Bash scripting is a powerful tool for automating tasks, processing data, and making decisions based on conditions. In this blog post, we’ll explore various Bash commands and scripting techniques, explaining their purposes and providing examples along the way.

1. Echo Command

The echo command is used to print text to the terminal. It can also display the values of variables.

echo $0 $1 $2 $3 $4 $5 $6 $7 $8 $9

In this example, $0 represents the script’s name, while $1 to $9 are command-line arguments passed to the script. When you run the script as ./ or ./ orion insist, you can see how these variables capture the script’s name and arguments.

2. Variables and Input

Variables in Bash can hold various types of data, including strings and numbers. Here’s an example of variable usage:

myvariable="hello world"
echo $myvariable

You can also read user input and store it in a variable:

read varname
echo "varname: " $varname

When you run the script and enter a value, it will be stored in the varname variable and displayed on the screen.

3. Arithmetic Expressions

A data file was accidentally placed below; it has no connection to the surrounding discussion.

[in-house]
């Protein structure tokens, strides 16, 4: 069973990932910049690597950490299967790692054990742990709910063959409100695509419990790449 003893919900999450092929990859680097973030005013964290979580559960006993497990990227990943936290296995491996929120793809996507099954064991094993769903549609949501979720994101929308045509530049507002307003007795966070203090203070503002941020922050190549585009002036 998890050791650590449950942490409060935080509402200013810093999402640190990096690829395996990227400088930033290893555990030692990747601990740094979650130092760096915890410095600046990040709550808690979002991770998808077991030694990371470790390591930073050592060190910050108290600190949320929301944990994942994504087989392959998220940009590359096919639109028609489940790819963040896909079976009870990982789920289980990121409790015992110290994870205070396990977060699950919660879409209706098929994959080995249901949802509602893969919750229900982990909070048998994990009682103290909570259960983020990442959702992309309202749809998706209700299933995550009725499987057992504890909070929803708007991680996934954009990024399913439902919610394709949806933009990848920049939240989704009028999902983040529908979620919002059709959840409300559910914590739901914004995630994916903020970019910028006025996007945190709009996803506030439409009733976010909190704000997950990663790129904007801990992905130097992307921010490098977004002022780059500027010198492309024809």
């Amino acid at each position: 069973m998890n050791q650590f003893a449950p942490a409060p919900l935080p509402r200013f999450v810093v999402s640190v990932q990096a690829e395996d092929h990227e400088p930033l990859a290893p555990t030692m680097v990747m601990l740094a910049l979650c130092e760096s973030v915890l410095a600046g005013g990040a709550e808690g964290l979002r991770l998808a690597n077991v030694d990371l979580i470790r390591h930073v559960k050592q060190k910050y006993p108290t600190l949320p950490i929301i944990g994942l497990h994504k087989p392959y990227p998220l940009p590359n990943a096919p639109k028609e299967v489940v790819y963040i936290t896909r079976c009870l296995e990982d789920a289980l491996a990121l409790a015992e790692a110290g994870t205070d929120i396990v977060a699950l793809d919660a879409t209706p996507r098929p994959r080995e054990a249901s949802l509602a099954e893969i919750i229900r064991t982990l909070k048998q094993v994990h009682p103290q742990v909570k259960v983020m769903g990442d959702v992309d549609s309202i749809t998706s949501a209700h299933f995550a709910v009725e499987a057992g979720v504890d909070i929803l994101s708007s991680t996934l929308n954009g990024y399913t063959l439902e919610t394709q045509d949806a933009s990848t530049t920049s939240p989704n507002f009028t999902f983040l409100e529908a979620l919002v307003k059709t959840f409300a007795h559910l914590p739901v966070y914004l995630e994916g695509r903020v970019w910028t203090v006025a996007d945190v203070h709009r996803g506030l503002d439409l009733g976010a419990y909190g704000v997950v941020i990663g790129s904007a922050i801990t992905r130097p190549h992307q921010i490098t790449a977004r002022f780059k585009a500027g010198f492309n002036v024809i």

Bash supports arithmetic operations. You can perform calculations using various methods:

Using let:

let a=5+4
echo "1: " $a

let "a=5+4"
echo "2: " $a

Using expr:

expr 2 + 3  # Outputs: 5

Using $((expression)):

echo $a

4. Conditional Statements

Conditional statements allow you to make decisions in your scripts. Here are some examples:

If Statements:

if [ "$1" -eq 5 ]; then
    echo "Input is equal to 5"
    echo "Input is not equal to 5"

Case Statements:

case "$3" in
        echo "Starting"
        echo "Stopping"
        echo "Unknown command"

5. Loops

Loops are used to execute a block of code repeatedly. Here are some common loop types:

While Loop:

while [ $counter -lt 10 ]; do
    echo $counter

For Loop (C-style):

for ((i = 0; i < 10; i++)); do
    echo $i

For Loop (Iterating Over a List):

for l in $(ls); do
    echo $l

For Loop (Using Ranges):

for value in {1..5}; do
    echo $value

Until Loop:

until [ $counter -gt 10 ]; do
    echo $counter

6. Functions

Functions allow you to organize your code into reusable blocks. Here’s how you define and use functions in Bash:

function my_function {
    echo "This is a function"


7. Centering Text in Terminal

Lastly, here’s a script that centers text in the terminal:

cols=$(tput cols)
rows=$(tput lines)
half_input_length=$((input_length / 2))
middle_row=$((rows / 2))
middle_col=$((cols / 2 - half_input_length))
tput clear
tput cup $middle_row $middle_col
tput bold
echo $@
tput sgr0
tput cup $(tput lines) 0

Run this script with your desired message to see how it centers the text in the terminal.

By mastering these Bash scripting concepts, you can automate tasks and create efficient, robust scripts for various purposes. Whether you’re managing files, processing data, or making decisions based on conditions, Bash scripting is a valuable skill to have in your toolkit.